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Publication Announcement

Book reveals ‘missing masterpieces’ of world record-breaking artist

27 October 2010 Durham University

A Russian artist, whose work set the world-record for any painting by a female at auction, is the subject of a new book launched this week that has helped to reveal some of her missing masterpieces.

Dr Anthony Parton’s book, Goncharova - the art and design of Natalia Goncharova, to be launched this week at the Musée d’Art Moderne, Paris, looks at the colourful and scandalous life of the Russian artist and her now highly prized paintings.

This is the most authoritative account to date of Goncharova’s work and chronicles a remarkable career that embraced various painting styles and movements - Goncharova was the leader of the Russian avant-garde in the early 20th century. The book presents striking art by Goncharova of Russian peasants, Art Deco fashion dresses, stage designs and gigantic painted screens. 

Whilst researching the book, Dr Parton helped to identify and uncover a number of lost pieces by the artist by this remarkable exponent of modernism in the arts. She was arrested in 1910 for the alleged pornographic content of her paintings and in 1914 was nearly excommunicated by the Orthodox Church for painting religious works in the style of Russian folk art.

When the Russian Revolution occurred in 1917, Goncharova was working for Diaghilev’s Ballets Russes in Western Europe. She settled in Paris to continue her career as a painter and stage designer. However, hundreds of her early paintings had been left behind in her Moscow studio and, in the years after the Revolution, some were sold off, some passed into the hands of the authorities for distribution to far-flung galleries across the Soviet Union, whilst others went missing.

Dr Anthony Parton, a member of the School of Education, Durham University said: “I was checking exhibition catalogues of Goncharova’s work as part of my research for the book and, whilst I could find exciting titles for many of her masterpieces, I couldn’t find the paintings to match. I could only trace 80% of her work.

“Various attempts had been made to match up pictures to missing titles but they were not correct matches, Goncharova’s art is normally identifiable by the title of the piece written by the artist on the back of the work and by exhibition labels and other information. Clearly, there was a mystery to be solved.”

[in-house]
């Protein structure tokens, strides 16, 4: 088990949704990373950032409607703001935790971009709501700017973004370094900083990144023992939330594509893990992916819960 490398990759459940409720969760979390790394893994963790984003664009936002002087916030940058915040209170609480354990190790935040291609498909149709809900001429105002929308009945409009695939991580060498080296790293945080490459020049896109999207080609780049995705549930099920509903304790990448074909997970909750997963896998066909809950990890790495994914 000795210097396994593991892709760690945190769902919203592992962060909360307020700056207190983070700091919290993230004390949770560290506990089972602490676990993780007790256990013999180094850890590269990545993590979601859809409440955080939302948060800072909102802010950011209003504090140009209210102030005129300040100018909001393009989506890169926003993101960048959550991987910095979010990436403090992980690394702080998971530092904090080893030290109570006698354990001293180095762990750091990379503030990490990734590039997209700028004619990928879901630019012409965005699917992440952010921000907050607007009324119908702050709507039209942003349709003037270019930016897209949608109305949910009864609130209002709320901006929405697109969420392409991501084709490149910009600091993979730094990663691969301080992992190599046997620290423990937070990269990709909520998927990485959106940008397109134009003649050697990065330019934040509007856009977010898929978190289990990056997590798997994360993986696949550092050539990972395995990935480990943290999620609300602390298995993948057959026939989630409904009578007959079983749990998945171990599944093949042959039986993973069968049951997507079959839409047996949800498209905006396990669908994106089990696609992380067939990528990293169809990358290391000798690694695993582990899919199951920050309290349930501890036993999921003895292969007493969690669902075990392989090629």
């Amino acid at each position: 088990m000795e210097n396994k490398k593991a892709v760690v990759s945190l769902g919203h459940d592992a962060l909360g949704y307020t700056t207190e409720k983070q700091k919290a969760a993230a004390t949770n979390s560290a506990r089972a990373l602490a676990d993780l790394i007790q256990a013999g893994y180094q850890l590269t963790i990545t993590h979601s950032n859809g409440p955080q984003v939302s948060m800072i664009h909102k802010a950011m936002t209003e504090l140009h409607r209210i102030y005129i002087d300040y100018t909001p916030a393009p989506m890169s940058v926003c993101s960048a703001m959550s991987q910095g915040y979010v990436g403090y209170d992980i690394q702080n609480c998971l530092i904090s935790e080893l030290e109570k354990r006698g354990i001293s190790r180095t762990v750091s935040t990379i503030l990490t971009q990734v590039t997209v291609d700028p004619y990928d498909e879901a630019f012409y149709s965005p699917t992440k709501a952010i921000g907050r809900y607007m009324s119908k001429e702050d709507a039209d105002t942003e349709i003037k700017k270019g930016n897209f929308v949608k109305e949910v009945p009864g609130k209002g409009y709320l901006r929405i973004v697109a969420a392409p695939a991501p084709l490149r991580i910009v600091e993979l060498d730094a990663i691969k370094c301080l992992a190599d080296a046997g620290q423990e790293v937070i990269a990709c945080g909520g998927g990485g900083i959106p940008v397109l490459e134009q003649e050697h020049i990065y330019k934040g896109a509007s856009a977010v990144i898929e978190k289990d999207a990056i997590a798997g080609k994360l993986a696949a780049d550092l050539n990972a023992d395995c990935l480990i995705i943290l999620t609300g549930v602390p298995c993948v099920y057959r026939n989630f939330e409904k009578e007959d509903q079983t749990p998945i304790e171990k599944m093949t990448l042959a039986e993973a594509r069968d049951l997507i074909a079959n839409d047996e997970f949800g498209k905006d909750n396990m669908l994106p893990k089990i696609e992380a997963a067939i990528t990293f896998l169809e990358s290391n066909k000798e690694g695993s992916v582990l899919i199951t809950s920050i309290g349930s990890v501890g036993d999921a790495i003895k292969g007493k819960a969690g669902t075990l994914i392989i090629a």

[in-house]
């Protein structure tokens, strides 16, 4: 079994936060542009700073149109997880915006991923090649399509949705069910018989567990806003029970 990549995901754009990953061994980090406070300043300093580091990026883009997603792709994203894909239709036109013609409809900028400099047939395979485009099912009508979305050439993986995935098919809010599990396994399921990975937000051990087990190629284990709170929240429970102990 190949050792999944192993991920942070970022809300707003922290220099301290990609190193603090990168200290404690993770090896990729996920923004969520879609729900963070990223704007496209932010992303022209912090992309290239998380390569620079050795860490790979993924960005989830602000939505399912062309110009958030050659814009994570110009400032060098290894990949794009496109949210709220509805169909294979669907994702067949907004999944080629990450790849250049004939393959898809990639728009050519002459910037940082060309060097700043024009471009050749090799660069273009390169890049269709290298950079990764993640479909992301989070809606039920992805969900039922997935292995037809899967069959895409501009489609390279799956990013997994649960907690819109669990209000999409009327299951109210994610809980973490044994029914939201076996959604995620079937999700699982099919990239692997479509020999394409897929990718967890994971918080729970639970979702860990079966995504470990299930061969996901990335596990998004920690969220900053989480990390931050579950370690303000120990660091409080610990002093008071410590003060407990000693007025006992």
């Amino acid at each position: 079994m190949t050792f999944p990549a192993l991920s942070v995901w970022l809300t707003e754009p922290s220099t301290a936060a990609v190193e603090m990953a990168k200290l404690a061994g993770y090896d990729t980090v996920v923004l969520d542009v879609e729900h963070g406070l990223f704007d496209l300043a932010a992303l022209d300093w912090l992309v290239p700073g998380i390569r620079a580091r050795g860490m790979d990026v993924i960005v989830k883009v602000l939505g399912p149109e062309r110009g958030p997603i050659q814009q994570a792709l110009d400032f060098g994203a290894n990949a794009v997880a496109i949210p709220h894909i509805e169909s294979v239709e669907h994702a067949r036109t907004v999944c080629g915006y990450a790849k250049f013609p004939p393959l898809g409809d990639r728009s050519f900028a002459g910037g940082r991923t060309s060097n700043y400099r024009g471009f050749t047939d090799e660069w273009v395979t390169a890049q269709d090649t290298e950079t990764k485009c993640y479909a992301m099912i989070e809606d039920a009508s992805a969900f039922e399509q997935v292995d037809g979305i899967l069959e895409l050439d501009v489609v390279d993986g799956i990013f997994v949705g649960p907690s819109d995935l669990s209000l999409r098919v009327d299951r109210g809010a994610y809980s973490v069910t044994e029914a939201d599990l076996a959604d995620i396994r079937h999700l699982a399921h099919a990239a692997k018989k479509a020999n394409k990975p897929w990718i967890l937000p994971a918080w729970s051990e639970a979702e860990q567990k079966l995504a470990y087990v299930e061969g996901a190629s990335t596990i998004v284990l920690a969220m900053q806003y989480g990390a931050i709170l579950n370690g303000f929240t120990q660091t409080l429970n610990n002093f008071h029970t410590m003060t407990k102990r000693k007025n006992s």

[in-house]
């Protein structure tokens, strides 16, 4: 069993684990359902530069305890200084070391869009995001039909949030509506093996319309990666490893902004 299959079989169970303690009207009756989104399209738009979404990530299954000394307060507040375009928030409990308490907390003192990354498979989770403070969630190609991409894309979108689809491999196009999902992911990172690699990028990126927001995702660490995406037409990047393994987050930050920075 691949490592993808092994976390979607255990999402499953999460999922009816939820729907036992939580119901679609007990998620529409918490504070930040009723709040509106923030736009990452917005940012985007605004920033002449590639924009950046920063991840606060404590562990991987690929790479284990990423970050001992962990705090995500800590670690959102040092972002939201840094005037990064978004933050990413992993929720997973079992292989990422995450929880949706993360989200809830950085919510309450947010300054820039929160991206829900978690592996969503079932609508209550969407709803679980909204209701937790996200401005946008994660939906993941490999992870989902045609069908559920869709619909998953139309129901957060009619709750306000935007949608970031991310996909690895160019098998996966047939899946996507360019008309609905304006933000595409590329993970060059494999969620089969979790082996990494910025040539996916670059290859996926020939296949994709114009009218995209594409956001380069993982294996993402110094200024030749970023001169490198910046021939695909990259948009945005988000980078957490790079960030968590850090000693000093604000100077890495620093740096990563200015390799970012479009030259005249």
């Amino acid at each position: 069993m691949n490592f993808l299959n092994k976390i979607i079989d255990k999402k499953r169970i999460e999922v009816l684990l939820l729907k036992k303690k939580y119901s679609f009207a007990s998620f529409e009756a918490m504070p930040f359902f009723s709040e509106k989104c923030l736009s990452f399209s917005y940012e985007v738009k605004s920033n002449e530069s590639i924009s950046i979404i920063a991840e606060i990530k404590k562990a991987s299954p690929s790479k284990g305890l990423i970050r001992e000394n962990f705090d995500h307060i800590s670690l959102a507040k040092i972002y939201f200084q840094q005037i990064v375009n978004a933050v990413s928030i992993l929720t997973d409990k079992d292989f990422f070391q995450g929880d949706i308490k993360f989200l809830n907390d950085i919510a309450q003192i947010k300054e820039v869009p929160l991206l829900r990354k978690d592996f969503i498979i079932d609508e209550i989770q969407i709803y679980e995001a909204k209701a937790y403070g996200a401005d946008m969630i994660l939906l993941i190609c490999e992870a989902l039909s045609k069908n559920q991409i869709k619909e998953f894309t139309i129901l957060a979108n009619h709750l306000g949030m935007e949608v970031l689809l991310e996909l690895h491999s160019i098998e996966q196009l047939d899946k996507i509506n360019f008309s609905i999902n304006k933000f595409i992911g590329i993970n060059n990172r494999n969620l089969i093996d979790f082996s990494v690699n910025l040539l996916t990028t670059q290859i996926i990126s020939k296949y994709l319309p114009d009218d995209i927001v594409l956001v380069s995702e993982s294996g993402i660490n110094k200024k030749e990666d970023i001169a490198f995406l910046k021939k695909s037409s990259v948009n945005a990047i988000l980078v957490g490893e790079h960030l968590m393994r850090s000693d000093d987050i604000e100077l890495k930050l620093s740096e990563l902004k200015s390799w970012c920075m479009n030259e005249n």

As word spread around the art world of Anthony’s book and his pursuit of the whereabouts of the missing artwork, collectors begin to contact him with news of potential finds. The book itself is being launched at the Musée d’Art Moderne, Paris, on Thursday 28 October 2010.

Dr Anthony Parton added:

“In the 1930s Stalinist era, Goncharova’s avant-garde works were considered unsuitable for display and some were classified ‘to be destroyed’ by the Soviet state. Fortunately, some of these pieces were saved by museums or hidden away by collectors to prevent their destruction. The raising of the Iron Curtain has helped to open up private collections and to reveal hidden art treasures across Europe.”

Despite her scandalous reputation she was an extraordinary painter and designer and from 1914 onwards was celebrated in Western Europe as Diaghilev’s most successful Ballets Russes stage designer.

Dr Anthony Parton is an art historian and member of the School of Education, Durham University; his research interests lie in the field of Early-20th century Russian art and design and he has published widely on this subject.

How some of the missing masterpieces were found:

Book cover illustration: “Spring in the Country”, painted 1910, located in a private collection.  Anthony identified the painting when he found the title on the back but it had been ‘missing’ – i.e. lost to the experts since 1914.

  • In the same collection Anthony also identified “The Leppers”, a major work in Goncharova’s early Cubist style. This too dates from 1910. The works were in good condition.
  • Anthony also found a found a missing abstract called “Evening (Rayist)” – Rayism was the name of Goncharova’s abstract style. This was located in a private collection in Europe. The owner knew it was a Goncharova but not that it was such an important abstract.
  • A large number of “Espagnoles” were found in a warehouse in Paris; many of the stage designs in the book were found in a locked trunk in a cottage in Wales!
  • A surviving member of the Goncharova family in Moscow contributed an unknown early pastel.
  • Many works in the book had been purchased from Goncharova in the 1930s-1960s and recently resurfaced as collectors have died and families have sold on their collections.

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